Archive | November, 2013

The birth of chivalric love

10 Nov

Feminism. Did not begin in the 60’s or in the industrial revolution. Rather it began in the 12th century with the birth of chivalric love. An idea originating from high-class women at the time. An attempt to tame masculinity by the worship of woman. A sort of twisted gospel where instead of christ you have woman.

Gynocentrism and its cultural origins

By Peter Wright

Love and war have always been opposed, as we see in our usual phrase ‘make love not war’ or in the rhetoric of pro and anti-war camps. That the two are mutually exclusive is obvious enough. However, in twelfth century Europe something peculiar happened that ushered in a melding of these two contrary principles. Here the military code of chivalry was mated with the fancies of courtly love to produce a bastard child which we will here call chivalric love (today we simply label it ‘chivalry’). Prior to this time chivalry always referred to the military code of behaviour –one that varied from country to country– but one which had absolutely nothing to do with romantic love.

What method did twelfth century society use to bring this about? In a word, shaming.

The medieval aristocracy began to ramp up the practice of shaming by choosing the…

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Gynocentric culture

9 Nov

The history of gynocentrism.

Gynocentrism and its cultural origins

Evolution
Did female-centered culture begin in the prehistoric era?

This question is sometimes asked by people who feel that gynocentrism has been around for the entirety of human evolution. The answer to that question is of course yes – gynocentrism has been around throughout human history. However it’s important to make a distinction between gynocentrism (that is, individual gynocentric impulses, acts, customs, or events) and gynocentric culture (a pervasive cultural complex that affects every aspect of life). We will never be precise enough to make sense of this subject unless we insist on this distinction between gynocentrism and gynocentric-culture.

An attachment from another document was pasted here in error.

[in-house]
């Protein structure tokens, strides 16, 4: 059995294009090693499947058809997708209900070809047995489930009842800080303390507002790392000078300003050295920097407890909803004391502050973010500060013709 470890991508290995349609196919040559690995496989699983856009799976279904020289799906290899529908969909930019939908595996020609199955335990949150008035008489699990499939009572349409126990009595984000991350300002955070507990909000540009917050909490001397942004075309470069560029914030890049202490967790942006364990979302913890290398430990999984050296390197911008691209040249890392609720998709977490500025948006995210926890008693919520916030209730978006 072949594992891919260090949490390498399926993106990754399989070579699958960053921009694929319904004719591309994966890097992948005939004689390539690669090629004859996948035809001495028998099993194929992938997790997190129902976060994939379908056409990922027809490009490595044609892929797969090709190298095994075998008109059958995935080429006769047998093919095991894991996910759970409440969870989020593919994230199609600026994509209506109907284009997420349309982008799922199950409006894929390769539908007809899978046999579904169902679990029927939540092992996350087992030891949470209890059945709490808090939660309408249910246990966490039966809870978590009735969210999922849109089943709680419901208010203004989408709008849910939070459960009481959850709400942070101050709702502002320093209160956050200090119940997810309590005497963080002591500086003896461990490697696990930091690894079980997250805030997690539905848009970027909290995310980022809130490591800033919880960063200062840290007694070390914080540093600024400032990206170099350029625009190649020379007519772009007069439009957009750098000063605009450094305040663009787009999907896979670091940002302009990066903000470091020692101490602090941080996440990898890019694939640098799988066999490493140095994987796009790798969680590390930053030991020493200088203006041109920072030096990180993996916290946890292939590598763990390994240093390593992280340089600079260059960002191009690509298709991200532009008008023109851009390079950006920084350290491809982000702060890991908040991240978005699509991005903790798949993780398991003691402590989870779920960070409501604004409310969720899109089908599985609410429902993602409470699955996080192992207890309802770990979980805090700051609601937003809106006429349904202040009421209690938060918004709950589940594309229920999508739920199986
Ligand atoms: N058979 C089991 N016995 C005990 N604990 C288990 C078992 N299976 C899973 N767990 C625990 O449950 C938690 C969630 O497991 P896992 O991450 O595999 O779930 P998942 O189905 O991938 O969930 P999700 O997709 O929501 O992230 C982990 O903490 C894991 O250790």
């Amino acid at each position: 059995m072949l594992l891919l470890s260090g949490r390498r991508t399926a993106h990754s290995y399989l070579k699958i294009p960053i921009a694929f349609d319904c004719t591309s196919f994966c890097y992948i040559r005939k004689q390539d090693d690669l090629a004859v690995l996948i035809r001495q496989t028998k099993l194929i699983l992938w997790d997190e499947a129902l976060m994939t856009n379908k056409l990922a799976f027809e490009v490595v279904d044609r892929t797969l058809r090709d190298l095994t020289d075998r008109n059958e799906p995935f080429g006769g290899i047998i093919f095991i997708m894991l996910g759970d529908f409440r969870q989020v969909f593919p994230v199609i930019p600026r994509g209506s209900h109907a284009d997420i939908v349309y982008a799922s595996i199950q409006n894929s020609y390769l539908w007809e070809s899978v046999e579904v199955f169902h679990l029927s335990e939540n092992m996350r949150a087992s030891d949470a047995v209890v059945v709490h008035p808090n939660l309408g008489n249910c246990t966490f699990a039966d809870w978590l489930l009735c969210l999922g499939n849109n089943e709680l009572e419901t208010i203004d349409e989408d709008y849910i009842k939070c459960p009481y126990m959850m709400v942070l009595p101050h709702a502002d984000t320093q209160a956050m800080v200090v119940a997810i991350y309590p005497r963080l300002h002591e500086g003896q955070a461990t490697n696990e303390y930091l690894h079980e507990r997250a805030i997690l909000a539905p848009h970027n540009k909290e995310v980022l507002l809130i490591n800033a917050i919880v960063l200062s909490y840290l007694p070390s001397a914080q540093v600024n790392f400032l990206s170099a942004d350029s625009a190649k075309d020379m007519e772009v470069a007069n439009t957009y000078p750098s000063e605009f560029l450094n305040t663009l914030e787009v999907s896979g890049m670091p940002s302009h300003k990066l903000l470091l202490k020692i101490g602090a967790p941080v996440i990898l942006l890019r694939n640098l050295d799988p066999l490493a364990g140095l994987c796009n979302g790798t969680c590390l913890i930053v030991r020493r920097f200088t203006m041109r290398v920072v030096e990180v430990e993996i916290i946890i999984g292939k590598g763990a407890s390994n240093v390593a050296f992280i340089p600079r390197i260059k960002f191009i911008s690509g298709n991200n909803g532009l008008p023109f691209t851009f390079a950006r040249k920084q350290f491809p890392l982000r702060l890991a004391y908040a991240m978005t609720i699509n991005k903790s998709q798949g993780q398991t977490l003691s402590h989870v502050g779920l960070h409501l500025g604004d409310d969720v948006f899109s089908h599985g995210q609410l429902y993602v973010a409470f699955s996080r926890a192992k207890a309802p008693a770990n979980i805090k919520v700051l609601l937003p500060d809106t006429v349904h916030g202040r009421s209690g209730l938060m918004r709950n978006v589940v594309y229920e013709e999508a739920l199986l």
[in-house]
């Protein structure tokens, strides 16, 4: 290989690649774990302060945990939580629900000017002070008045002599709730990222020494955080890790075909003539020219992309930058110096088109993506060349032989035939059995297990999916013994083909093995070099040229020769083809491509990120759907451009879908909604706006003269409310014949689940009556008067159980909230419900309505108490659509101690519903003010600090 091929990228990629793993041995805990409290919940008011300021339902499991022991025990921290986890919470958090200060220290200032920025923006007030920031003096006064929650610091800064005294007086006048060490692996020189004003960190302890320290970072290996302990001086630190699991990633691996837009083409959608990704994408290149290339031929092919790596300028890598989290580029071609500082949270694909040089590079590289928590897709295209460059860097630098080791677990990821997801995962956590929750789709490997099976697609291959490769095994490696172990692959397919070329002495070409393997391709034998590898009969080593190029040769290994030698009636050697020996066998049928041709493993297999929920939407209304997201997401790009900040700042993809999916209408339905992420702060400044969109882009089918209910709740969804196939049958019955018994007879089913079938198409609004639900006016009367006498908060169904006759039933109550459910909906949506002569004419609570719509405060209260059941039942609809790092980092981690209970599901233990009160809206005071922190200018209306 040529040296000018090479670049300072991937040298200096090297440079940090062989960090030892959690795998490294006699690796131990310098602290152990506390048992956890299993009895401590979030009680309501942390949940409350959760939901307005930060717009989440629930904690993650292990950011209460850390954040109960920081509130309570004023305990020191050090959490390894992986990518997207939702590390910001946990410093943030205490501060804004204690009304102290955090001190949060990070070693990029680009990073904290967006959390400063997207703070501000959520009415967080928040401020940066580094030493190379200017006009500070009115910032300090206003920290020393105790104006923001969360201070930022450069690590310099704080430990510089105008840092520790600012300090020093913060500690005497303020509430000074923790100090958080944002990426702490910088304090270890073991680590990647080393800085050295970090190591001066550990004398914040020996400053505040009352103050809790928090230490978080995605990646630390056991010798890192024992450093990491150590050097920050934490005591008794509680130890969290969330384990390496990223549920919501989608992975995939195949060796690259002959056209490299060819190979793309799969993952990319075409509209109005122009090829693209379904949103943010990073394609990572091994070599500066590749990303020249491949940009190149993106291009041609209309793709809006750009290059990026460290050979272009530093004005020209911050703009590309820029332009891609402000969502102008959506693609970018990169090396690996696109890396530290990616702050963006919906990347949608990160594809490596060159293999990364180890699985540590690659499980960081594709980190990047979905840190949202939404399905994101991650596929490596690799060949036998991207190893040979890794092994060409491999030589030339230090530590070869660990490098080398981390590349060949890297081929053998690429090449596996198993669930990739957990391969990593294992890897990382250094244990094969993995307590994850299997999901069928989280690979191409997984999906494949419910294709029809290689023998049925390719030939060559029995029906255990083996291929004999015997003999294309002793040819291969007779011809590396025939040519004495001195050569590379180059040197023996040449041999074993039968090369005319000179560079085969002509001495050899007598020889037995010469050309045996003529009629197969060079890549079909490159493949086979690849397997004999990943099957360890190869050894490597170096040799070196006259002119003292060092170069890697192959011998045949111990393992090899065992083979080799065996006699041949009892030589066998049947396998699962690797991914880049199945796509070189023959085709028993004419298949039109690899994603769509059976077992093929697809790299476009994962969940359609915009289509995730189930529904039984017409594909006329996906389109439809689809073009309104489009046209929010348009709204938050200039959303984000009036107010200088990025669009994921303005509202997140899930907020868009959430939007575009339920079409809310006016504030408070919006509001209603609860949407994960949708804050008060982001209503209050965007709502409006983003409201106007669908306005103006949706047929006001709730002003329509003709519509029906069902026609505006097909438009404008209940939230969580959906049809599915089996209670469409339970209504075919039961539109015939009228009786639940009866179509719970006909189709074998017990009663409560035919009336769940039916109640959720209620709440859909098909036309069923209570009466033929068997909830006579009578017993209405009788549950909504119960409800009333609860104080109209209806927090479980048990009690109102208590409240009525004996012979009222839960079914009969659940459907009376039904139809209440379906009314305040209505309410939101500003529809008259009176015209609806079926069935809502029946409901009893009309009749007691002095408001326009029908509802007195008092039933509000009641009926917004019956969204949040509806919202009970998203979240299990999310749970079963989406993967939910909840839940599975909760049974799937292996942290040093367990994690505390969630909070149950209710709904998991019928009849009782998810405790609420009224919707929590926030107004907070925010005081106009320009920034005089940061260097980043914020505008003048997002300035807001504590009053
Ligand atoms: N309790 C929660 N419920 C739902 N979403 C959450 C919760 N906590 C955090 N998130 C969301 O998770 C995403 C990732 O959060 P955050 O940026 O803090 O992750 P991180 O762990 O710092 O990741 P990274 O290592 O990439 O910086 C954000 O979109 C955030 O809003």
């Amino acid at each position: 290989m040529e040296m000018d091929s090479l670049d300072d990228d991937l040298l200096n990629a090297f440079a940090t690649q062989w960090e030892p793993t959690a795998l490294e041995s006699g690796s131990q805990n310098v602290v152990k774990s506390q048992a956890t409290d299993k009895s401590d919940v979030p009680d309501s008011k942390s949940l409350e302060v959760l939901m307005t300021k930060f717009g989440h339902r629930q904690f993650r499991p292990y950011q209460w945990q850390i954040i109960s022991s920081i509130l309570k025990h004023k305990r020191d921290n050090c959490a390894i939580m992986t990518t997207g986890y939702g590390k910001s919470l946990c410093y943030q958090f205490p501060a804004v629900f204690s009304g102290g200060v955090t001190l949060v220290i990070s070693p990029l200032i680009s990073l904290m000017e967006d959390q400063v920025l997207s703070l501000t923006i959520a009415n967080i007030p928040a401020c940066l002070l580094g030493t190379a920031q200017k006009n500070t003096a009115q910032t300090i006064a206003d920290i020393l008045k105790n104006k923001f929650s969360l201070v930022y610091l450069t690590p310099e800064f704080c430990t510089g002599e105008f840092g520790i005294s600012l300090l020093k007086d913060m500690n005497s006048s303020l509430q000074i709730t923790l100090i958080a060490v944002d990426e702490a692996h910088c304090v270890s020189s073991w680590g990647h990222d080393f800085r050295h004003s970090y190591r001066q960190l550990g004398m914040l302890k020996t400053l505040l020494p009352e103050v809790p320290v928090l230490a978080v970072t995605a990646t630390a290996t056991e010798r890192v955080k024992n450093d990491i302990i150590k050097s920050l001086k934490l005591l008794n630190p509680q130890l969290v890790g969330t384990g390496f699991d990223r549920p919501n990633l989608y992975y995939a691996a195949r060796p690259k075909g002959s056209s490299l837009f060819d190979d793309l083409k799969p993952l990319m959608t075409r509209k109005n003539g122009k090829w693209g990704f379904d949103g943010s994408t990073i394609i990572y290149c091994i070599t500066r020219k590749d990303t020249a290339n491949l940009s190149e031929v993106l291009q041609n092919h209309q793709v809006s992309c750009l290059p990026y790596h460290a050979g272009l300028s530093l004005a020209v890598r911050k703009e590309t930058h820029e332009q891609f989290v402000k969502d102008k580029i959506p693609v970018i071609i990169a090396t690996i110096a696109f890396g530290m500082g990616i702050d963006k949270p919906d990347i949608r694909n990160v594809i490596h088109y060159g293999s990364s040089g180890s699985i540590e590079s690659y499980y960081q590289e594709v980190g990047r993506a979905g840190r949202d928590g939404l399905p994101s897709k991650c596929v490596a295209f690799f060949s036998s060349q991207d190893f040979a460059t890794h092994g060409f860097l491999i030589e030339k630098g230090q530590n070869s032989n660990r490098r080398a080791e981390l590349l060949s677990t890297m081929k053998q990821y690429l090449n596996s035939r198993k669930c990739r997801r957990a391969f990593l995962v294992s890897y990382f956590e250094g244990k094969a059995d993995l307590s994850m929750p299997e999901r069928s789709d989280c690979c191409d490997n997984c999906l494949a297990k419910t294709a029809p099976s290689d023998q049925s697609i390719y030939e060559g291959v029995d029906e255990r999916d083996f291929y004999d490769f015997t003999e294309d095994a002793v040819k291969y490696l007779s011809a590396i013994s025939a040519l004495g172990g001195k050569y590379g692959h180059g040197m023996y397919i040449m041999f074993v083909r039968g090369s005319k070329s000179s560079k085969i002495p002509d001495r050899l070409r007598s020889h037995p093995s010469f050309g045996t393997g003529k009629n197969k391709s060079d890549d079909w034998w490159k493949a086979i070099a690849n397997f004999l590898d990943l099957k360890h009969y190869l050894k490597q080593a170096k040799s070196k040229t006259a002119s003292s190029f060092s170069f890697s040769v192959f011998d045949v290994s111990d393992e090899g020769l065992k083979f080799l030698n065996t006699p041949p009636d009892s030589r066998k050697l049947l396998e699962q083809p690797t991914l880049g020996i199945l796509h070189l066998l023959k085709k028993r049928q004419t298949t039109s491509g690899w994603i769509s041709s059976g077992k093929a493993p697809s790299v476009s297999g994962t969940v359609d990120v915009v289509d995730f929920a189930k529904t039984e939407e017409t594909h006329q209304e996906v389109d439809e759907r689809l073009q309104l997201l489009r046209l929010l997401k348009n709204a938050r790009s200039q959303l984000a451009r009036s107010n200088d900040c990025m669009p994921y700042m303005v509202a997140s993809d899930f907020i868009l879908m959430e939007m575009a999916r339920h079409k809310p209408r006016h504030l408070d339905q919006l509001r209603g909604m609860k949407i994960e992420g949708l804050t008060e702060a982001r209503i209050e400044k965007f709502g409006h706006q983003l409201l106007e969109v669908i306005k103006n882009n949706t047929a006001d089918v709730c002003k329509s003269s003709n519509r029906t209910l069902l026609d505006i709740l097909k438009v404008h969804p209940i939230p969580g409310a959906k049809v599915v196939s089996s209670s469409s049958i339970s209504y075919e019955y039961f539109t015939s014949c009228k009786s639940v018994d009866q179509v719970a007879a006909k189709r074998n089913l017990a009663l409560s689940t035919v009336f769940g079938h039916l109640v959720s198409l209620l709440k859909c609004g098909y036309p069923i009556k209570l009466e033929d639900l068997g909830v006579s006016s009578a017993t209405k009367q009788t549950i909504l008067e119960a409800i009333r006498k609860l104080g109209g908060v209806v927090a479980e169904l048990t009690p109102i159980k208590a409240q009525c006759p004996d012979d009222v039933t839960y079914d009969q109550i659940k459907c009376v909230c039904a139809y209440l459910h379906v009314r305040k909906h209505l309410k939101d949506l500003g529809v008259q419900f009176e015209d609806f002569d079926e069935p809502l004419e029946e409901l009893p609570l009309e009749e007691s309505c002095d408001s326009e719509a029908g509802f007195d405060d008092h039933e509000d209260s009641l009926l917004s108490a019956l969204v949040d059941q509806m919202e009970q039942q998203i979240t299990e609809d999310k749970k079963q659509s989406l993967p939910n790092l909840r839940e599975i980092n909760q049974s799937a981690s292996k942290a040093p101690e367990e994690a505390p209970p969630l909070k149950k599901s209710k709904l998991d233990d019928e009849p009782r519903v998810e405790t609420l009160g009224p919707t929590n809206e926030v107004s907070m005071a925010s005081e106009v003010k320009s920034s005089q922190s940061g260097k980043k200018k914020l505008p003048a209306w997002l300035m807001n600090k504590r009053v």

Gynocentrism:

5.venus-of-willendorfIt’s easy to overstate the import of specific examples of gynocentrism when in fact such examples may be equally balanced, culturally speaking, by male-centered acts, customs, or events which negate the concept of a pervasive gynocentric culture. Here we are reminded of the old adage that one swallow does not…

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Timeline of gynocentric culture

2 Nov

The possible roots of the feminization of the church.

Gynocentrism and its cultural origins

The following timeline details the birth of gynocentric culture along with significant historical events that ensured its survival. Prior to 1200 AD broadspread gynocentric culture simply did not exist, despite evidence of isolated gynocentric acts and events. It was only in the Middle Ages that gynocentrism developed cultural complexity and became a ubiquitous and enduring cultural norm.

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1102 AD: Gynocentrism meme first introduced
William IX, Duke of Aquitaine, the most powerful feudal lord in France, wrote the first troubadour poems and is widely considered the first troubadour. Parting with the tradition of fighting wars strictly on behalf of man, king, God and country, William is said to have had the image of his mistress painted on his shield, whom he called midons (my Lord) saying that, “It was his will to bear her in battle, as she had borne him in bed.”1

1168 – 1198 AD: Gynocentrism…

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